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Patrick Byrne
Chairman and CEO, Overstock.com

Visit Date: October 16, 2003

Center for Private Equity and Entrepreneurship (CPEE): Why did you want to start your own business?

Byrne: Several factors led to my decision to start Overstock.com. The first was my desire to be my own boss. The second reason had to do with my prior work experience. I was an investor before founding Overstock.com. As such, I focused on purchasing distressed assets and turning them around. My role as an active investor meant that I had been involved in running a number of companies in the past. My decision to start Overstock.com extended my investment philosophy into the retail space.

CPEE: What was the impetus for Overstock.com?

Byrne: As I mentioned, I always believed in finding great deals as an investor. Overstock.com let me transfer my investment philosophy to the retail space and fill an online niche that had not been addressed.

CPEE: What was the biggest challenge you faced in starting Overstock.com?

Byrne: My biggest challenge was raising capital. I would not describe myself as a salesman, and I was turned down by 55 VCs in the Fall of 1999. Ironically, Overstock.com has liquidated the inventories of nearly 20 Internet companies funded by VCs that turned down Overstock.com. In the end, I funded Overstock.com by liquidating most of my personal assets.

CPEE: What are the most important traits for being a successful entrepreneur?

Byrne: Being able to think for yourself and following your convictions are the most important personality traits for being a successful entrepreneur. Entrepreneurs often become surrounded with advisors (banks, VCs, consultants). These advisors may have different objectives than the entrepreneur does, and they may not fully understand the entrepreneur's vision. A successful entrepreneur must be able to filter out their advisors' wishes when necessary, and drive the company towards its goals.

CPEE: When you were starting up Overstock.com, what were your biggest concerns? What kept you up at night?

Byrne: What didn't keep me up at night? Overstock.com was built in a different way than most Internet startups. I focused on the firm's distribution system from day one. Building a brand or traffic was never an objective. By focusing on operations and sales execution, I believed my business would be sustainable; once sales got going Overstock.com would be able to retain clients given its ability to service them. To this day, I am not a believer in branding. [Please see the question regarding Overstock.com's recent TV commercial.]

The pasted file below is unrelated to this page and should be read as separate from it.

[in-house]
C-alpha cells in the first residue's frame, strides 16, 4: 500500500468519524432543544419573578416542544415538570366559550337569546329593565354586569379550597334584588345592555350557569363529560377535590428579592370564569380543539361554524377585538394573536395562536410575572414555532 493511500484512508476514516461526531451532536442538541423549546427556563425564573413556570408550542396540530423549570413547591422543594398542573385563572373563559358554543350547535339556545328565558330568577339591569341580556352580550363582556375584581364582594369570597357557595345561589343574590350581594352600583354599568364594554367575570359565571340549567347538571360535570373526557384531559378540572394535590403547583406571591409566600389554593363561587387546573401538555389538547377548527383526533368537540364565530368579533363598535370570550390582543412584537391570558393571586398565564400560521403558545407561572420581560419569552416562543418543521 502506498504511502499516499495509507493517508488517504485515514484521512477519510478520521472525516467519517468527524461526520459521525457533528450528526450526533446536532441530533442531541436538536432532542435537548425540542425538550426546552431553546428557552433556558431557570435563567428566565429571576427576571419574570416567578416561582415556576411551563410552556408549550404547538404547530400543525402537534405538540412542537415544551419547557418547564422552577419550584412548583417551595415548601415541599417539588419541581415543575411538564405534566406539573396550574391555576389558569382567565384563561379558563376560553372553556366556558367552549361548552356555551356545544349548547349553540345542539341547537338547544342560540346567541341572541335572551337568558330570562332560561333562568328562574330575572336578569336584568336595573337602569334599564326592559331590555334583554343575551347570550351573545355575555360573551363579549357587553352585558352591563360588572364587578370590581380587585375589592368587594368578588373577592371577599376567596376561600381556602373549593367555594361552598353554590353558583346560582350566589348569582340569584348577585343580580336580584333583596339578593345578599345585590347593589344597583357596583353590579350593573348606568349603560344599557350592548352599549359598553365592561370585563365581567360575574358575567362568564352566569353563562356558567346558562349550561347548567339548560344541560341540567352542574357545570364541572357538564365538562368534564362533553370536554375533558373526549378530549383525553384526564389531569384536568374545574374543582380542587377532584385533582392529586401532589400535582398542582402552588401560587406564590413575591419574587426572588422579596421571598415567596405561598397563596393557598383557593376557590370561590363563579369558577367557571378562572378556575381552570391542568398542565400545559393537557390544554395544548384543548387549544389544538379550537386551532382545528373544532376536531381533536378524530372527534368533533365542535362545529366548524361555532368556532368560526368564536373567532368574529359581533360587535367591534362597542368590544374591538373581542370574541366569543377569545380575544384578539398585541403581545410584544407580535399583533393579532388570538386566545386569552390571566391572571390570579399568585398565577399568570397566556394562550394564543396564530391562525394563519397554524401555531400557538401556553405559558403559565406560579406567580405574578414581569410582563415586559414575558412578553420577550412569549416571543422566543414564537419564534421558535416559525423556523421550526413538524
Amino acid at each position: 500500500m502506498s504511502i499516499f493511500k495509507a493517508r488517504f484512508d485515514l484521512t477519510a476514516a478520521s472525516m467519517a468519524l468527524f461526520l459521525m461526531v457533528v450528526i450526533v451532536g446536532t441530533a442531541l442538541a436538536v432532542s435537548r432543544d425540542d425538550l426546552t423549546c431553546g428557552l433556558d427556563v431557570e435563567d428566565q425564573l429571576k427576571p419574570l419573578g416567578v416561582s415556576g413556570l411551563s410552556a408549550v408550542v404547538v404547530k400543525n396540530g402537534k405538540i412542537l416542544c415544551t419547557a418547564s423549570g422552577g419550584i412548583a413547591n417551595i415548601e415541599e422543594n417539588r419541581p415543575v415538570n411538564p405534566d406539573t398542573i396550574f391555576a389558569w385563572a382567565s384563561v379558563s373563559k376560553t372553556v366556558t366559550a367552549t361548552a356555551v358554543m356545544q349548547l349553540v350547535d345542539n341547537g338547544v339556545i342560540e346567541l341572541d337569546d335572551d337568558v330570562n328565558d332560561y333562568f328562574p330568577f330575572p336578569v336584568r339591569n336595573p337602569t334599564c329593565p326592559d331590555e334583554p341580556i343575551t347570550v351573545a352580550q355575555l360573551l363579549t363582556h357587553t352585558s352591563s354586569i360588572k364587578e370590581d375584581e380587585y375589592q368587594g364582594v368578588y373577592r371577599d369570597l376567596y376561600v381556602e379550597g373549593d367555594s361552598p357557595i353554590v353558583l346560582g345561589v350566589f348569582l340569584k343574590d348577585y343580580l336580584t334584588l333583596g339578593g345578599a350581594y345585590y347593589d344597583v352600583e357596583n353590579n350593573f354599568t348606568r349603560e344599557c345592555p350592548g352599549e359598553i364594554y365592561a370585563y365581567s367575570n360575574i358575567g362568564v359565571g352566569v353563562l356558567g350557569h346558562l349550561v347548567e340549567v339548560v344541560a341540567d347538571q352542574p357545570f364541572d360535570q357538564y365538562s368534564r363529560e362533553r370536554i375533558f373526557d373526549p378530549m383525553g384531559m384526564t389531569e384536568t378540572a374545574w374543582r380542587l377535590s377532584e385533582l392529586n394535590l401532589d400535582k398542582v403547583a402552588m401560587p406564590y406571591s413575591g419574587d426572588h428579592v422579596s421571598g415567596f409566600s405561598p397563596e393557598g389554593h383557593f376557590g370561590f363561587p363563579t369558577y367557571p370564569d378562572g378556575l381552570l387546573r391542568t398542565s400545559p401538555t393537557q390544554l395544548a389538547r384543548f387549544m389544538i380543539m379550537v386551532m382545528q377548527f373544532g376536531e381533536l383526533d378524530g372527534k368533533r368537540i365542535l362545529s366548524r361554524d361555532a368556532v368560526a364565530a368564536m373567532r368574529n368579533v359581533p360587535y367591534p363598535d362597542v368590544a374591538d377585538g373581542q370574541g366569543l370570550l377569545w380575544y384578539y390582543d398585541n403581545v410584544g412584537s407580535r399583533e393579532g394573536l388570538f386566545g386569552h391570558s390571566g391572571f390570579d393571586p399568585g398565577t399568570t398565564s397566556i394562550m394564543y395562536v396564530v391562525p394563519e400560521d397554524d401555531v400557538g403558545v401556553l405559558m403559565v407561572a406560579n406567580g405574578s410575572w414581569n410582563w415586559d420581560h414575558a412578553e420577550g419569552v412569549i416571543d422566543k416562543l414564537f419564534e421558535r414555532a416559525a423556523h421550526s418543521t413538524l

CPEE: What part of running Overstock.com keeps you up at night now?

Byrne: I had to evolve as a manager as Overstock.com grew. I now think more strategically rather than operationally. I was in an operating bubble for several years while I built Overstock.com.

CPEE: Startups rely on hiring the right people. What do you look for in new employees when starting a firm?

Byrne: I look for a certain spark when I meet potential candidates. I consider my hiring practices more instinctive than process-oriented. The traits I believe to be most important are: honesty, integrity, no ego, dynamism, and raw intelligence. This is one of the most difficult parts of building a firm. It took me about two years to get the right people.

CPEE: Given your opinions on branding, why did you decide to start advertising on T.V.?

Byrne: My real goal for Overstock.com is to carve a spot out on the Internet. I want to be the discount online shopping experience. Overstock.com delayed its advertising as long as it could, but felt increasing pressure from potential entrants to the market. For example, Barry Diller and others may have plans to move into Overstock.com's space on the Internet. By beginning a branding campaign, I hope to preempt competition by building a brand while it is still a cost-effective exercise.

CPEE: Many Tuck students who plan to be or work with entrepreneurs have consulting or investment banking backgrounds. How can these backgrounds be leveraged in an entrepreneurial role?

Byrne: I spent one year working on Wall Street (based on Warren Buffet's advice). I left the experience with two conclusions. First, there is a lot to be learned from Wall Street; developing an understanding of how capital providers think is very important. Second, there is much that people with investment banking experience need to unlearn to be successful as an entrepreneur. Entrepreneurs must be leaders to realize their vision. Leaders must have a certain set of qualities, and Wall Street rewards behaviors that are the opposite of what you need to be a good leader.

CPEE: As a long-time investor and an entrepreneur, where do you see the most opportunity in the future for business-school students?

Byrne: I believe that biotechnology holds the greatest potential for future business opportunities, but I'm wary of the rate at which capital is flowing (or being earmarked for investment) towards the industry.

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